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Guthrie and Thompson lead but Westwood, Ogilvy threaten

Lee Westwood of Britain hits his tee shot on the 3rd hole during the third round of play in the Honda Classic PGA golf tournament in Palm Be
Lee Westwood of Britain hits his tee shot on the 3rd hole during the third round of play in the Honda Classic PGA golf tournament in Palm Be

By Simon Evans

PALM BEACH GARDENS, Florida (Reuters) - Unfancied Americans Luke Guthrie and Michael Thompson hold the lead at eight-under after the Honda Classic third round on Saturday but England's Lee Westwood and Australian Geoff Ogilvy are just two back.

American Rickie Fowler finished with a birdie and an eagle to push himself within three shots of the lead, alongside Charles Howell III, but Tiger Woods was tied in 32nd place, eight strokes behind the leading duo, after a third straight round of even-par 70.

Strong winds made low scores difficult. Guthrie began the day on nine-under par and shot a one-over 71 but remained with a share of the lead as only three of the top 10 players on the leaderboard broke par.

With world number one Rory McIlroy having withdrawn during the second round, citing toothache, and Woods well back, there will be no repeat of last year's final round showdown between the two most high-profile players in the game.

But a fascinating battle in tough conditions awaits.

The 23-year-old Guthrie, a PGA Tour rookie, had three bogeys and two birdies in his round while Thompson, who has never won on the PGA Tour, had four birdies and four bogeys as he shot a 70.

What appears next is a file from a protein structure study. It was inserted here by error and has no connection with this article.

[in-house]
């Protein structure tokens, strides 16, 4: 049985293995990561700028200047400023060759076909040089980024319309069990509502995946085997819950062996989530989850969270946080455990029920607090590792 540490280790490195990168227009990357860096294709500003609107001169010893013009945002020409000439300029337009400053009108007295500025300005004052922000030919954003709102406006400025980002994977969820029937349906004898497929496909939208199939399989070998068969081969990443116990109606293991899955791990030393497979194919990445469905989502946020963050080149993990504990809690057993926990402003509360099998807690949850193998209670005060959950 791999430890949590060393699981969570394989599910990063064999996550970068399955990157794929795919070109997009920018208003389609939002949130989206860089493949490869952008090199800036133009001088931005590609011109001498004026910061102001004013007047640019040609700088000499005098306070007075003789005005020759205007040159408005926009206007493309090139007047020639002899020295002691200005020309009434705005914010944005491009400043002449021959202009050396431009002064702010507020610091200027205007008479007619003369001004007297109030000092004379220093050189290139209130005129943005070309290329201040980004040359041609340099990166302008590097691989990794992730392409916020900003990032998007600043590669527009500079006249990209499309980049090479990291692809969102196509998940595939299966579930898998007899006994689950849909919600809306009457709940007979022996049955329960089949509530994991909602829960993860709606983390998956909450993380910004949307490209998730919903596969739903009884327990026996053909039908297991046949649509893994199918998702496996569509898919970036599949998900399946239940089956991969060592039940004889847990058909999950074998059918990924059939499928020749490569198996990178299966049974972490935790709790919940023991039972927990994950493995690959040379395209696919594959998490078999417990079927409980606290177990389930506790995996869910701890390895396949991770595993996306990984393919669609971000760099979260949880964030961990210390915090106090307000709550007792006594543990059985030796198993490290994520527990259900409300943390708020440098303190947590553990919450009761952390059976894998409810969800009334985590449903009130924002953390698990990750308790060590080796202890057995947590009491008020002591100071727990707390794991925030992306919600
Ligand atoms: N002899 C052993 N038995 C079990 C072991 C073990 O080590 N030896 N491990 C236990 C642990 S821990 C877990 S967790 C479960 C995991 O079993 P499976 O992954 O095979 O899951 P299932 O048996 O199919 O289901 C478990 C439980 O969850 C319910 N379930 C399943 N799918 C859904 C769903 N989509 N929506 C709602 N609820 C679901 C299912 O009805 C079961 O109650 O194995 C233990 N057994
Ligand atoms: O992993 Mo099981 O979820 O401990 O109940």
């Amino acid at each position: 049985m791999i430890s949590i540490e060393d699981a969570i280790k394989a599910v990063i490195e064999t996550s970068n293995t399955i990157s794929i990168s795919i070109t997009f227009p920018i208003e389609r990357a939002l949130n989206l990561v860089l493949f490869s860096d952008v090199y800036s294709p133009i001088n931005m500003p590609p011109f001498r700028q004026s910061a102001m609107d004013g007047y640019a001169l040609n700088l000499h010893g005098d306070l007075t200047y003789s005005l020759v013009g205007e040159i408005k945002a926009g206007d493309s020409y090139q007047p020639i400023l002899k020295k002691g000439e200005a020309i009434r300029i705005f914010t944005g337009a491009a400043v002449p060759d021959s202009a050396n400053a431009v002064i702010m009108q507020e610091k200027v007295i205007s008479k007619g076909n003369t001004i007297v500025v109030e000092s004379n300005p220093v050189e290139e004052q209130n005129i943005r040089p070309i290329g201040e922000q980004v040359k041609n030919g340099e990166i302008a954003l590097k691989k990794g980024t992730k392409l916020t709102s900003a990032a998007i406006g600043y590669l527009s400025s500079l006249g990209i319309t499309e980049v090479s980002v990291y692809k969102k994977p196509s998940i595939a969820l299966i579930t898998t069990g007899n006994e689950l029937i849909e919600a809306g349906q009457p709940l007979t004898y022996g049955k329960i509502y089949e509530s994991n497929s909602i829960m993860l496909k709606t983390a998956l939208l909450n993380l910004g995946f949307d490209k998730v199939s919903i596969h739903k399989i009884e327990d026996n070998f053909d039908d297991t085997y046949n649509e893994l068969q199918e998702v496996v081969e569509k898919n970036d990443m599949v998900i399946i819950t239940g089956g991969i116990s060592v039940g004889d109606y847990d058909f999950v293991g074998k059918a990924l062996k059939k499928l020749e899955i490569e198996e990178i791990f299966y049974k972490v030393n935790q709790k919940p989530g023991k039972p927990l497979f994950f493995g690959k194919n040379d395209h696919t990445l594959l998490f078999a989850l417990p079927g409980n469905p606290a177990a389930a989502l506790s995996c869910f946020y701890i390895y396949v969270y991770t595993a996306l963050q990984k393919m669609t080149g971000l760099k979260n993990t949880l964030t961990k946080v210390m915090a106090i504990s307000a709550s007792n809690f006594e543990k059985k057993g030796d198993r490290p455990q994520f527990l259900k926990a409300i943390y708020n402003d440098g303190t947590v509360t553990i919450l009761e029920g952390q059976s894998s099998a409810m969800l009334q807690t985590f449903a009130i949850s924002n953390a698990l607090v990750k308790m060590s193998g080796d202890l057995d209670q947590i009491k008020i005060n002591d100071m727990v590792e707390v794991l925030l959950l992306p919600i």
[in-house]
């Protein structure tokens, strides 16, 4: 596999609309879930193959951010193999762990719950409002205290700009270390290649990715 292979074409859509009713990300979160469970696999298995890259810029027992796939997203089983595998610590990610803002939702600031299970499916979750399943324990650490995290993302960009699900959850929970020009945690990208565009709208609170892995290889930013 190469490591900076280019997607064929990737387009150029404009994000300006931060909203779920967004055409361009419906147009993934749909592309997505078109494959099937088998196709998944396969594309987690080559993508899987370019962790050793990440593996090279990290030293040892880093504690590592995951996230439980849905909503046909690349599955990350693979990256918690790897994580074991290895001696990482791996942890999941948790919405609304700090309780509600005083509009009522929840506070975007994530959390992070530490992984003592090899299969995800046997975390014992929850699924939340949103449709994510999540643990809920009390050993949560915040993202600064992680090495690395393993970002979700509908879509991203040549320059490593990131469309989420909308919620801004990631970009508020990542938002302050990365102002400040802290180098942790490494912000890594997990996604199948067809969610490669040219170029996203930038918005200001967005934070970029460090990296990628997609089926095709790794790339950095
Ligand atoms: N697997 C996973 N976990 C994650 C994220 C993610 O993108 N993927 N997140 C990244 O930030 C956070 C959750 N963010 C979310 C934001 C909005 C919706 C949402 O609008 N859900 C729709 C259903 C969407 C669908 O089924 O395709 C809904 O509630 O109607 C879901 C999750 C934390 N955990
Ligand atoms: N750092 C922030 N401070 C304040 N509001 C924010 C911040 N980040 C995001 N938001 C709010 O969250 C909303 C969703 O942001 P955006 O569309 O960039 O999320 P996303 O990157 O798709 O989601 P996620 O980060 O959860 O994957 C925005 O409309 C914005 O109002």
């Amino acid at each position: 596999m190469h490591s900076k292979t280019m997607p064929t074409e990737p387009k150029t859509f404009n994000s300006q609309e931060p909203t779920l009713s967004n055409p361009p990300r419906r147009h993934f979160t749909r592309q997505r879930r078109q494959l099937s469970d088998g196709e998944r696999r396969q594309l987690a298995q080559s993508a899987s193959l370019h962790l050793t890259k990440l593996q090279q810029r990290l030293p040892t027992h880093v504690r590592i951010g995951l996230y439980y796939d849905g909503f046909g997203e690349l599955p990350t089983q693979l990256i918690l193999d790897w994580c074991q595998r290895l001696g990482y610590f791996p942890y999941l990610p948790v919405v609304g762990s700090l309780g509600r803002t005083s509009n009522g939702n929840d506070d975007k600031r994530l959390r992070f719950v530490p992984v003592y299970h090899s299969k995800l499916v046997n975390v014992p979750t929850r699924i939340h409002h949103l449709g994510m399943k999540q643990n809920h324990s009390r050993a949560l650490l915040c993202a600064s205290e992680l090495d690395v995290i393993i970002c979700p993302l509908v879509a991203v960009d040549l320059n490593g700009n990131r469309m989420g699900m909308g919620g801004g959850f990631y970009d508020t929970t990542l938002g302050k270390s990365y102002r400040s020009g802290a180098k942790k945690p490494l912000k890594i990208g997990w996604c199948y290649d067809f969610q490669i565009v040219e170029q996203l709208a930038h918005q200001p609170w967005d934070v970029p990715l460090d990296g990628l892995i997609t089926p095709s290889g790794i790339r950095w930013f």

"I'm proud of the way I played," said Guthrie, who played on the second tier Web.com tour last season while completing his degree in business management at the University of Illinois.

"I played smart, solid golf, stayed away from the trouble. Stayed to the strong side of pins, and if I missed, got it up‑and‑down."

Thompson earned his share of the lead with a birdie on the par-five 18th, his 21-foot putt for an eagle and the outright lead, pulling up just short.

"Hard to believe downwind, downgrain, but today was a struggle obviously," he said.

"My short game saved me; my putting saved me. I just fought through it. Just stayed positive, stayed patient, let things happen, and never got down on myself."

Ogilvy, who had not made the cut in his last four tournaments, looked far more confident with the putter as he birdied the 18th to finish with an even-par 70 after starting his round with two bogeys.

"It's hard work when you're two‑over after two. That wasn't too much fun starting like that. But from five onwards, the par three, I hit it really well. I felt pretty comfortable out there," said the 2006 U.S. Open winner.

Westwood recovered from a shaky middle of his round, with bogeys on the eighth and ninth, to make his 70 with birdies on the 14th and 17th.

The Englishman, who now lives nearby the PGA National course, chipped in from the rough from 48 feet on the 14th hole.

"I normally get a bit of stick for not having a short game but I chipped inside this week and a lot of sand saves and a lot of scrambling like you need to do around this golf course. Maybe I'm turning that around," said Westwood.

South Korean Y.E. Yang, who won the tournament in 2009, was one of five players four shots off the lead after a superb bogey-free 67.

Sweden's Peter Hanson, American Keegan Bradley, England's Justin Rose and Canadian Graham DeLaet were all on four-under.

(Editing by Gene Cherry)

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